Child losing hair from chemo

bald_beautifulDear Annie,

We have this little cousin 7 years old that has brain cancer and she is getting chemotheraphy every week. She is starting to lose her hair and we do not know what to do or say to make her feel better. She says that she does not want to lose her hair and cries. Please help us and let us know what to do.

~ At a loss over child's hair loss

Dear At a Loss,

Thanks for your e-mail though I am sorry for the reason.

As for your question on how to help you 7 year old cousin, it is hard to watch someone you love, and someone so young, have to go through such a tough ordeal.

As for her sadness about losing her hair - the first thing I would say is to just give her space to be sad. Yes it is about the hair but it is probably also about the fact that she has little control over all that is happening to her. She got no say in getting cancer or having to go through chemo or dealing with all the side effects. The hair is such a visual thing that it means that anyone who sees her will know and she will have to deal with their reactions. This is a lot for a grown-up to deal with, let alone a child.

Statements like, "I know it is sad.", or "I am sorry that that chemo made you lose your hair." and then allowing her to be upset for a little while can help her deal with her emotions.

After a pause or if she seems open, I might follow up with more positive comments like, "Hair or no - you are so beautiful.", or "I'm sorry that you lost your hair but I am glad that the chemo is in there helping you get better.", or "You are very strong girl to deal with all of this."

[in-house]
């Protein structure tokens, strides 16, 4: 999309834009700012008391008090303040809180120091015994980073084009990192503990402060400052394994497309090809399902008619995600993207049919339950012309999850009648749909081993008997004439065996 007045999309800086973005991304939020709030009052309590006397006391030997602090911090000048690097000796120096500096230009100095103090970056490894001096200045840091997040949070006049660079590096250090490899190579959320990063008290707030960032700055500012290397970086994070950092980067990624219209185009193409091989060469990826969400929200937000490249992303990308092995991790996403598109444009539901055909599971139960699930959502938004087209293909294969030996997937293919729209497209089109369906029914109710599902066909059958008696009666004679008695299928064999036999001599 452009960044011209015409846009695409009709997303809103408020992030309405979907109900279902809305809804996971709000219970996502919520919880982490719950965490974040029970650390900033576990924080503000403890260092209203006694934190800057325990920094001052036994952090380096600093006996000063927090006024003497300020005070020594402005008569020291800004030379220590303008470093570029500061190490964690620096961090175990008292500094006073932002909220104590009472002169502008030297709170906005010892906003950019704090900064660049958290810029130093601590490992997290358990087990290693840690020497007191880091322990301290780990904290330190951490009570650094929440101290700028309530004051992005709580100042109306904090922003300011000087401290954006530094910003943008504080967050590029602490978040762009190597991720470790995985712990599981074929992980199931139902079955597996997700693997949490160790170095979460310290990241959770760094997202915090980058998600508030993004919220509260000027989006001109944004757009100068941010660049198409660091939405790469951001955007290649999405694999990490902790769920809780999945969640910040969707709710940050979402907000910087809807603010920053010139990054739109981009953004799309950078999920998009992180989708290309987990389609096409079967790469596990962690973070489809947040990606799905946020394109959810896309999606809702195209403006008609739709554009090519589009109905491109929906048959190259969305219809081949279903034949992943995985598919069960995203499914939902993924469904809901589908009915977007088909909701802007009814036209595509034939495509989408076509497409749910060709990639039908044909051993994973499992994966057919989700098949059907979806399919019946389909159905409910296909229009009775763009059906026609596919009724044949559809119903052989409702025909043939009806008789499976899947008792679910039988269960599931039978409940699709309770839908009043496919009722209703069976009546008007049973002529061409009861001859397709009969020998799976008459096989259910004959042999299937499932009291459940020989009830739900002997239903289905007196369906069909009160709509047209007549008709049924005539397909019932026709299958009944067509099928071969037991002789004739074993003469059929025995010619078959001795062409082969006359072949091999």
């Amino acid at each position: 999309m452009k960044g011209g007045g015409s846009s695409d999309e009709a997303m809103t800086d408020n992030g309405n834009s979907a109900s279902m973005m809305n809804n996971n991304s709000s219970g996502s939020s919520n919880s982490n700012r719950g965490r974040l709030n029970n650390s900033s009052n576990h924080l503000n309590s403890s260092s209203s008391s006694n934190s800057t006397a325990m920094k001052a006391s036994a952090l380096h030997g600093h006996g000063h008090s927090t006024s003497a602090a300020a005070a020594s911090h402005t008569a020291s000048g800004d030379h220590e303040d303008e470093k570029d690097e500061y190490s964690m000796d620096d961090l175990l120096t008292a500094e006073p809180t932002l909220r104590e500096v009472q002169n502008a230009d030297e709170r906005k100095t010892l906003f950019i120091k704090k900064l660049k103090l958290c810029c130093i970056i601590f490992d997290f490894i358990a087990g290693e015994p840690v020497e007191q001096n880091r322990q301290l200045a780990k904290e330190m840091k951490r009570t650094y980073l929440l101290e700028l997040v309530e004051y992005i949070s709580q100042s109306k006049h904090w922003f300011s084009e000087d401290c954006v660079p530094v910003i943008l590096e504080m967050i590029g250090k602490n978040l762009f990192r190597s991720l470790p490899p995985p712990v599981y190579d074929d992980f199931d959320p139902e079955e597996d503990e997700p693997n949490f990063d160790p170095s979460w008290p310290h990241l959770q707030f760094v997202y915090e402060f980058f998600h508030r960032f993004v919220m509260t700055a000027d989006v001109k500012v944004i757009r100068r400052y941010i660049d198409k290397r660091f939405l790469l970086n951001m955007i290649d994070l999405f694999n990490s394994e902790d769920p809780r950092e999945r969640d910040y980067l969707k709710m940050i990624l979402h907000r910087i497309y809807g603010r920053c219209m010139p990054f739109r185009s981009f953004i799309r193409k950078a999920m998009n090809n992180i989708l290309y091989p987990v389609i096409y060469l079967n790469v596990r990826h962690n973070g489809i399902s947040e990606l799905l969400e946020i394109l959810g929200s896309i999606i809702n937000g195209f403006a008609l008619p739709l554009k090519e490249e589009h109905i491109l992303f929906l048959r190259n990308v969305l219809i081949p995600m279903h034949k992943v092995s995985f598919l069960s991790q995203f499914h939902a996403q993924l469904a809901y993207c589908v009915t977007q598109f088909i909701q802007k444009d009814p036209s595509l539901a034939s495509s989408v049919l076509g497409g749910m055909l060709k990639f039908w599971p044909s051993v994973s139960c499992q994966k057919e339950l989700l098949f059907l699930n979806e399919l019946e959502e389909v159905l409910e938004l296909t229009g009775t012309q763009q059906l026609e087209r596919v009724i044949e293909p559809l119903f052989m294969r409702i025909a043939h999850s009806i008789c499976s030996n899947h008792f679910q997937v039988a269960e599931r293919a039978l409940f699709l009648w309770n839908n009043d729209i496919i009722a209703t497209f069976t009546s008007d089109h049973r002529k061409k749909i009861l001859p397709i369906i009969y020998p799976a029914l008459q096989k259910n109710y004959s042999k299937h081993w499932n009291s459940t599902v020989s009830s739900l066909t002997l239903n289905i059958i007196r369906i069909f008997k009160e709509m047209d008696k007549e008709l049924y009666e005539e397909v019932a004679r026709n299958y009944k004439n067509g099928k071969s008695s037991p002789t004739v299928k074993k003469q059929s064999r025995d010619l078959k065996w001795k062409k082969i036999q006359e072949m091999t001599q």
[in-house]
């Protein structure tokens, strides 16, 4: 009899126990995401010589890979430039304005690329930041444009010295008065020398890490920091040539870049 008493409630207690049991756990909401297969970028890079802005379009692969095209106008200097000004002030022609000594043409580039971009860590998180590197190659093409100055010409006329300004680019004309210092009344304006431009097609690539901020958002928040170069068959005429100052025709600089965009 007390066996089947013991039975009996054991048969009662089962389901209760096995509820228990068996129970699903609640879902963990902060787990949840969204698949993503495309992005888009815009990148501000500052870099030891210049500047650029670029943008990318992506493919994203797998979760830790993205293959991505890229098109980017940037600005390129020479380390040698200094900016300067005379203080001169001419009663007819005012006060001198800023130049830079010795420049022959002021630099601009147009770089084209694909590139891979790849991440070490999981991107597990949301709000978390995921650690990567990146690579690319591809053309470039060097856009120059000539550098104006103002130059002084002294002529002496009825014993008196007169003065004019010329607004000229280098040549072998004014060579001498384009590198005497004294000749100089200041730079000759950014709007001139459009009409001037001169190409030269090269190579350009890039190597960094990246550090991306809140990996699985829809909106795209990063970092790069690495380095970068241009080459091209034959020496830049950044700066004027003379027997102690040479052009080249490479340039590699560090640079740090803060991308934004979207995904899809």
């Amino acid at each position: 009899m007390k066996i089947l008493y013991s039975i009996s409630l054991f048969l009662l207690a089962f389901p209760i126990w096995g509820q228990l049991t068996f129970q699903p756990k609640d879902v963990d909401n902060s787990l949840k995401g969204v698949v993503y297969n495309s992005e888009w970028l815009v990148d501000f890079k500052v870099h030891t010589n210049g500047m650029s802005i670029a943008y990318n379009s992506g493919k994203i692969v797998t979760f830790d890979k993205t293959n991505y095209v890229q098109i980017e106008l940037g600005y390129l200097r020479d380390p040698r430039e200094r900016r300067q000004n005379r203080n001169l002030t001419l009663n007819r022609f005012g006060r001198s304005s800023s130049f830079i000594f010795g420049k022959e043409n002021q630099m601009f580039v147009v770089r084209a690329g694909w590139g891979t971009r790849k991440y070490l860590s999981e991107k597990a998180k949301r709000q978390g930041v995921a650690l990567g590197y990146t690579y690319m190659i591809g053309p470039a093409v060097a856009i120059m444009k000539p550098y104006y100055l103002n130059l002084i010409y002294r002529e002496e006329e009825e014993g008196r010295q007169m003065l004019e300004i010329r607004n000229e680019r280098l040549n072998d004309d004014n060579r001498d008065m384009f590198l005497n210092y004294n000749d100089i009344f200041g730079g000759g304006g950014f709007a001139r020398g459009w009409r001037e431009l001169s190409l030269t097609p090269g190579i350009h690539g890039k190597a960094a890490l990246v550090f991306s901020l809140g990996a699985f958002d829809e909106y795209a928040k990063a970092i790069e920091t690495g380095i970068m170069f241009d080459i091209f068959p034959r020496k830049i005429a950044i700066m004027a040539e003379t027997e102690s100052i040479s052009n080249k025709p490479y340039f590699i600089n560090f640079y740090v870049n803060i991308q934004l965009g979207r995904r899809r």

One thing that is often offered but sometimes doesn't help because it feels dismissive is to remind the person that it will grow back. So instead of just saying this you might consider: "I know it might not feel very comforting right now but does it help to be reminded that it will grow back?" Just remember that she may say 'no' which is a completely reasonable answer.

If she is open to a little humor (which can often help at the right time) you might jest about whether it will come back purple or something like that.

In terms of actions of things you can actually do: experimenting with scarves or a wig can help a little. You can find some ideas by clicking here.

bald_barbieIn a recent development, Mattel has created a Bald Barbie that will be offered to hospitals where children are getting chemo. Whether that would help or if it inspires you with ideas, I don't know but it is encouraging.

Finally, as a sign of solidarity with your cousin, you or others close to her might even consider shaving your own heads to help her feel like she isn't quite so alone. Of course that is a grand gesture and may not be something you are open to but it is something people have done for those dealing with cancer treatment.

I hope some of this advice helps. I do feel for your cousin and all of your family. Obviously you care about each other deeply to be seeking ways to help and this in and of itself is probably the most important thing at this time.

Please take care,

P.S. Feel free to get back in touch with an update or more questions.

~ ~ ~

Annie Zirkel, LPC is a Speaker, Author and Relationship Consultant based in Ann Arbor, Michigan who (like many people) knows what it is like to have a loved one going through chemo. Contact her at annie@practicehow.comThis e-mail address is being protected from spambots. You need JavaScript enabled to view it .